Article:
Your role in developing kids’ interest in reading is pretty obvious, according to Julie Rodriguez, who is the Vice President Of Literary Services for Reading Is Fundamental, the country’s largest nonprofit devoted to promoting reading to young kids.
“I don’t even remember him not reading to me,” Rodriguez says of her own father, who she credits with getting her hooked early with Mark Twain books. “I know someone whose dad read baseball stats with his child. Share what you love, and increase their vocabulary.”
And the good news is that if you read (and clearly you do), the battle is half won. To win the other half, here are few other tips.
It’s never too soon to start reading to your kid. Apply these reading tips you’ll someday hear in parent/teacher conferences,
Rodriguez’s 3 kids could each read before kindergarten, and she attributes it to putting “miles on the page” with them on their favorite books: “They just need to hear it over and over again, point to the word, and have that access. It’s OK to read the same book 5,000 times.” Mind numbing and torturous for you, but OK.
Reserve a couple nights every week to put down the picture book you’ve read 5,000 times in favor of a classic you love. For Rodriguez’s dad, that meant not just Mark Twain, but Jack London and John Steinbeck and Ernest Hemingway. “They were far above what my little 6- or 5-year-old brain could handle, but I loved listening to him read it and that shared experience.”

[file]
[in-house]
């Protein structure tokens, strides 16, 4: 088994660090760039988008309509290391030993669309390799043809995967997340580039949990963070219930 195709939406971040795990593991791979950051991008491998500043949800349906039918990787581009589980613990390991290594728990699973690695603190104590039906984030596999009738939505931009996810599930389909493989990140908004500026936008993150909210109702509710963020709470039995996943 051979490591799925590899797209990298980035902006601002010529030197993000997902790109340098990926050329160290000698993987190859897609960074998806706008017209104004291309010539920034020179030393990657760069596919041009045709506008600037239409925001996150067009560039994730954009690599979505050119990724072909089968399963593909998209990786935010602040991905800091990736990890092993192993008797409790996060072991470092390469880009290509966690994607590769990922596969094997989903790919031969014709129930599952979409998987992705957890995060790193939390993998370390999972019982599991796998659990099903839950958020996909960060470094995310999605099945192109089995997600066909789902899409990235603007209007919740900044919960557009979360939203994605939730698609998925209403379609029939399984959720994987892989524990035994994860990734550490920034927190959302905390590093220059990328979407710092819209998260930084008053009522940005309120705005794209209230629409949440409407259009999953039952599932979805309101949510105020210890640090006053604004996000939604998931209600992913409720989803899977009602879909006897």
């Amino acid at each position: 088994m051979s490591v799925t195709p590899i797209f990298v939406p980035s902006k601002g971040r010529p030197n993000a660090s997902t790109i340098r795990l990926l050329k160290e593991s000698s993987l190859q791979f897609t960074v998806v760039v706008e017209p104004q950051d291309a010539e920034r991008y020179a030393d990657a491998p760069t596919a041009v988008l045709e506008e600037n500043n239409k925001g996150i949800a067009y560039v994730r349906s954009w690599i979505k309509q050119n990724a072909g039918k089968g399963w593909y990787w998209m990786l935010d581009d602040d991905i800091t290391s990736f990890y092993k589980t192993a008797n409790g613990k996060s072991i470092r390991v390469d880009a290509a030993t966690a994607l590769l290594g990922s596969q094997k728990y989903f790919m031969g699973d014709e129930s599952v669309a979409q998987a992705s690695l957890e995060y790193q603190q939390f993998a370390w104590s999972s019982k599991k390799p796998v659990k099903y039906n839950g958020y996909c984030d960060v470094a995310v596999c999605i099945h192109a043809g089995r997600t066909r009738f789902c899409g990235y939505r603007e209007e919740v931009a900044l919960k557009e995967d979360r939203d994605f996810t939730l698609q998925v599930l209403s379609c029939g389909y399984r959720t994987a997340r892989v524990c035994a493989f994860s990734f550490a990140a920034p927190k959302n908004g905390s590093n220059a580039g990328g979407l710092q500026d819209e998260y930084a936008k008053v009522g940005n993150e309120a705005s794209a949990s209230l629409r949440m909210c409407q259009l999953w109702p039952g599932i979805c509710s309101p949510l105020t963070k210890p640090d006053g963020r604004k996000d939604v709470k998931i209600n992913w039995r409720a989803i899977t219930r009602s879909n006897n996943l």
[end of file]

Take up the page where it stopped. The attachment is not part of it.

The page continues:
Rodriguez gives the example of A Balloon For Isabel about a forlorn porcupine who can’t get a balloon like the other kids because she’ll pop it, so Isabel solves the problem by putting gumdrops on her quills. Rodriguez created an entire lesson plan around balloon science experiments, but even if you just use the book as an excuse to stick gumdrops on toothpicks with your kid (and then eat them), you’ll be strengthening their connection to the book.
If Rodriguez was a gambler, she would put her money on any kid loving these 5 books:
But, mostly, you just need to make sure you kid sees a page at least as often as they see a screen. And talk funny when you read to them. Do that enough, and it should be smooth sailing.
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